And the third component is reduced risk. Real estate is a cyclical business. If you’re invested in a quality institutional asset, you can survive a down cycle if you don’t have a liquidity squeeze. A large portion of that capital stack doesn’t come due with a ground lease. These three differentiators have resonated with our customer base.
How have Safehold’s interactions with the market changed over the last few years?
When we started the business, we had a long education phase — a good 18 months to two years. But real estate has a strong network effect. As we made progress with the institutional community, the benefits started to spill over. Now, we’ve got a core customer base. Fifty-nine percent of our existing customers have shown us a second deal, and 47 percent have already done another transaction with us. There’s a ton of customer stickiness — that means it works and customers are satisfied.
Are there certain questions you often receive when introducing the modern ground lease concept to building owners?
The biggest question is always around liquidity: What is my leasehold estate going to trade for with a Safehold ground lease? When we started this business that answer was theoretical, because we had just started and there hadn’t been many Safehold ground leases. It’s exciting times for us four years in, because we’re starting to see our customers refinance and sell assets across the country, and that value creation is now tangible.
When Safehold evaluates deals, given that they often span 99 years, what considerations do you focus on most intently?
Location, location, location is Real Estate 101, but when you’re basically never going to sell an asset, you really have to feel good about where you are. We focus on the top 30 markets in the country, the major gateways, and the high-growth markets. We spend a ton of time on the environmental dynamics: Does it sit on a fault line in California? What does the flood dynamic look like? We must think not about tomorrow or five years from now, but 20 or 30 years from now.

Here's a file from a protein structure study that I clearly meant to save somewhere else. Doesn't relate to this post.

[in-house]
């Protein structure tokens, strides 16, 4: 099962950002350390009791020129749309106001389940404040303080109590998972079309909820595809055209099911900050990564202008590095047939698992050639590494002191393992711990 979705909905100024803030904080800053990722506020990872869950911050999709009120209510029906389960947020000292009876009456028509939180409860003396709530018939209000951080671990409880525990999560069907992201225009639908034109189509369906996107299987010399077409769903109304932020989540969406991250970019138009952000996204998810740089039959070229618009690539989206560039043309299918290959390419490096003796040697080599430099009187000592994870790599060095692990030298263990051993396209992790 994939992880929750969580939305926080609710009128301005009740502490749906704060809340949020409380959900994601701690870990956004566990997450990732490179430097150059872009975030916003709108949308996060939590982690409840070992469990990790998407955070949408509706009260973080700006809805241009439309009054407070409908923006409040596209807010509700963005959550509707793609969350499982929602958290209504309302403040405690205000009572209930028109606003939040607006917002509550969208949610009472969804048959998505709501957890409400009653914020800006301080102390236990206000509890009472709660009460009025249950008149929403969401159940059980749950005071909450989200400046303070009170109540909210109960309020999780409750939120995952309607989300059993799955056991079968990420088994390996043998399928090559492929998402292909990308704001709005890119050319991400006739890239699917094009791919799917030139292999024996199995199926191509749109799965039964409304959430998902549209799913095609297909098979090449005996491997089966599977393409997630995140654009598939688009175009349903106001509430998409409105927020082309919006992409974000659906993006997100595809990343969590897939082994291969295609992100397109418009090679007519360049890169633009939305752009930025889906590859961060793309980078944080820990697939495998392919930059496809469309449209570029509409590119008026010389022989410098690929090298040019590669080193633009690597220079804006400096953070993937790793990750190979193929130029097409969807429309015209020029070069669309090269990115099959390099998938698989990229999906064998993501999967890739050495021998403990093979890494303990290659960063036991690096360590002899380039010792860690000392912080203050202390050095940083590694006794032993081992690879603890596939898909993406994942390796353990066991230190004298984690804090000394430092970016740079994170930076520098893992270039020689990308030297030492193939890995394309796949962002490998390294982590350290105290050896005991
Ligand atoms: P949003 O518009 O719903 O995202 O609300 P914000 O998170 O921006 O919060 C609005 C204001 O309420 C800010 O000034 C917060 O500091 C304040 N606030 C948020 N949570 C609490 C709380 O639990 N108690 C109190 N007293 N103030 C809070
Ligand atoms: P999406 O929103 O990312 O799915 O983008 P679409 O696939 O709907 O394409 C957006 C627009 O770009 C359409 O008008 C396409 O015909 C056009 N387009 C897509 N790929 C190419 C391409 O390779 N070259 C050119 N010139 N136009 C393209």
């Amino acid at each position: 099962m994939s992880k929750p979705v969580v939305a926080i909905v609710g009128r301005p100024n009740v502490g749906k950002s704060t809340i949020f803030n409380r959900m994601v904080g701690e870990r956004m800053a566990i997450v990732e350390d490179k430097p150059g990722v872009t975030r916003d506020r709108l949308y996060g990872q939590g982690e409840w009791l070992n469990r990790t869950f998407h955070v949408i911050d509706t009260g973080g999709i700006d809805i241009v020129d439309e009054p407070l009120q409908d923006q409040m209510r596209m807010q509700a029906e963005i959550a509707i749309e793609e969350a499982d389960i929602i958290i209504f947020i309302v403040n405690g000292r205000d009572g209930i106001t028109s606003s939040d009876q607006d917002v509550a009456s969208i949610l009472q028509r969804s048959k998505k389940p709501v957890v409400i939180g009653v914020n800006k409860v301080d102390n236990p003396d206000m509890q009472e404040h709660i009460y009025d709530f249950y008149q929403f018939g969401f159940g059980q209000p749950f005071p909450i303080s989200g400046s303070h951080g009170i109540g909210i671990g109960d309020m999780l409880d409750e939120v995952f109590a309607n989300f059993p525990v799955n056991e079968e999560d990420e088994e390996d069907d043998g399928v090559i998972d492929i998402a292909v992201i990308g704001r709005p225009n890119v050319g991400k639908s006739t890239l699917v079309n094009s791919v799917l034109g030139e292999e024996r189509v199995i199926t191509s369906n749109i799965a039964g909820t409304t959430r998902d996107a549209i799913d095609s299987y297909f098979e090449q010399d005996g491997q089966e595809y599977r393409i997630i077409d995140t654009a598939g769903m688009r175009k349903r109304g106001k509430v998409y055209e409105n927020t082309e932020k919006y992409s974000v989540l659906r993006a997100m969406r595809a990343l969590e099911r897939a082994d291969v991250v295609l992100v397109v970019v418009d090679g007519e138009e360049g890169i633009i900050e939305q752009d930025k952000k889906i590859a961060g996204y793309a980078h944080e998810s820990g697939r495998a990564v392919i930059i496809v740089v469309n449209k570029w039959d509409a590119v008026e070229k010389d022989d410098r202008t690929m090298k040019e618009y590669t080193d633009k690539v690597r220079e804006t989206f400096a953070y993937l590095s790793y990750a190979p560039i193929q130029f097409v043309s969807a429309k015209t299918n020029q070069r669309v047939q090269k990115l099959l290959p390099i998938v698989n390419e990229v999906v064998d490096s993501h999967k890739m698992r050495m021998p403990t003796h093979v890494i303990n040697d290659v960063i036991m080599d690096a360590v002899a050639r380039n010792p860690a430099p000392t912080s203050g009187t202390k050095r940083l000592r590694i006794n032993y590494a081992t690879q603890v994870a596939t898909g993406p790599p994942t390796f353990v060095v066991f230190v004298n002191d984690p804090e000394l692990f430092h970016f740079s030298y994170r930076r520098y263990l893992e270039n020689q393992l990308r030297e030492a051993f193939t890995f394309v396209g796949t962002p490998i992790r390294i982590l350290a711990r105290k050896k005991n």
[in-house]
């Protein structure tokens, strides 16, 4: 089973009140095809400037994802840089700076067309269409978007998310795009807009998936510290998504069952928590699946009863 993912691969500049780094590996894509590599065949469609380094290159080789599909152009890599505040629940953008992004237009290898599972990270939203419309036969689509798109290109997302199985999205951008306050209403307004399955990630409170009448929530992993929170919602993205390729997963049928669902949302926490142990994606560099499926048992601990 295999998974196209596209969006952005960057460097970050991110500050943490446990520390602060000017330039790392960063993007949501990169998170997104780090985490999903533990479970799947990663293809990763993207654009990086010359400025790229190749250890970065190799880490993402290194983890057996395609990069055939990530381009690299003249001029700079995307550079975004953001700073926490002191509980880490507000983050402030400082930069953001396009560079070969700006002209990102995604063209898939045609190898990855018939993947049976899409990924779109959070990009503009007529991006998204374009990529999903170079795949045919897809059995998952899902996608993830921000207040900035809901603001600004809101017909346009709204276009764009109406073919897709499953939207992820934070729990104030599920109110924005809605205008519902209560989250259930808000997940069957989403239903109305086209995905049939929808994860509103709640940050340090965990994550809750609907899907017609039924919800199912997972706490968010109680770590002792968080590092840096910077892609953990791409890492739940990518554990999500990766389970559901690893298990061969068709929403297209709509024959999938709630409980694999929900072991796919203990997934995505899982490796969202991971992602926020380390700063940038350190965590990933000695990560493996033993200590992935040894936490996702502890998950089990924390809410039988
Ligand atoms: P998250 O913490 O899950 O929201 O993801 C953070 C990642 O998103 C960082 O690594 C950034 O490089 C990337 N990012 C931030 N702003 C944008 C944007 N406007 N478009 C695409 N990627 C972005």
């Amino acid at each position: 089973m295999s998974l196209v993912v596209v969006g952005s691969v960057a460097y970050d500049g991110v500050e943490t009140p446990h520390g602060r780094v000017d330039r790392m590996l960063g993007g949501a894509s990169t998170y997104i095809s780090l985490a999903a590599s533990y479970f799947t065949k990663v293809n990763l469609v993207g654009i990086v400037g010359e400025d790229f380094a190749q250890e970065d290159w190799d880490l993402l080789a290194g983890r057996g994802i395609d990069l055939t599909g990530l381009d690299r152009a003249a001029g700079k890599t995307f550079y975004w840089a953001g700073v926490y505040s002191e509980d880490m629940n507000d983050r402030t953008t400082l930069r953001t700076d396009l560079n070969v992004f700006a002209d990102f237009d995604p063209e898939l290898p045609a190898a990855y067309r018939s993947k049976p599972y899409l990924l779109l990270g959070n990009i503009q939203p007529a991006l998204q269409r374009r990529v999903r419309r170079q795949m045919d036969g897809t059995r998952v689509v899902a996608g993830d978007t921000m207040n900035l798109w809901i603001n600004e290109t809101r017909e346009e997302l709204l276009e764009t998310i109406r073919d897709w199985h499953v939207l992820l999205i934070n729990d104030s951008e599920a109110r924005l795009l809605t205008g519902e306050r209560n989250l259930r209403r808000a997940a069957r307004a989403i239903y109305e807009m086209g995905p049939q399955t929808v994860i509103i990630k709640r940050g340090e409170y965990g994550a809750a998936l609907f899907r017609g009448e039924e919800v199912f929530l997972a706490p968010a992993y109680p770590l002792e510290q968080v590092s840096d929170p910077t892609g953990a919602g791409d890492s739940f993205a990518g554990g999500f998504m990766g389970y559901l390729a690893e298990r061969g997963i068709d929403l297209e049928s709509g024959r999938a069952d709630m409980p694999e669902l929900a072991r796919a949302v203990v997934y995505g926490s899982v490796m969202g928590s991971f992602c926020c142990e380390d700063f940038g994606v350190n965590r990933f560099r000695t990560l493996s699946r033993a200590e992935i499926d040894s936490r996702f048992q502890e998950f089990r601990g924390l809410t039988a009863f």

How would you describe Safehold’s current pipeline?
When COVID hit, and for six months or so after, there was a pause in the business. Activity started to thaw in the fourth quarter of last year, and 2021 has been really solid. We have expanded our markets and our asset classes, and we’re busier than we’ve ever been.
Does Safehold favor certain property types?
We’re somewhat agnostic. We haven’t done any retail to date — by design — and we’ve had a pretty good run over the last few months in the multifamily space.
Given how much success Safehold has had in its first four-plus years, what do you envision for the ground lease landscape five to 10 years from now, both for Safehold specifically and the industry in general?
If you think about other asset classes in real estate that were, at one point, considered niche, like data centers or some of these entertainment propcos, they’re massive companies. American Tower has over a $100 billion market cap. We see ourselves, hopefully, on a similar trajectory. We want to continue to be the leader in an asset class the market today considers niche — and we want to make modern ground leases mainstream. If we succeed, we’ll radically change the way real estate is owned and be a very big business five to 10 years from now.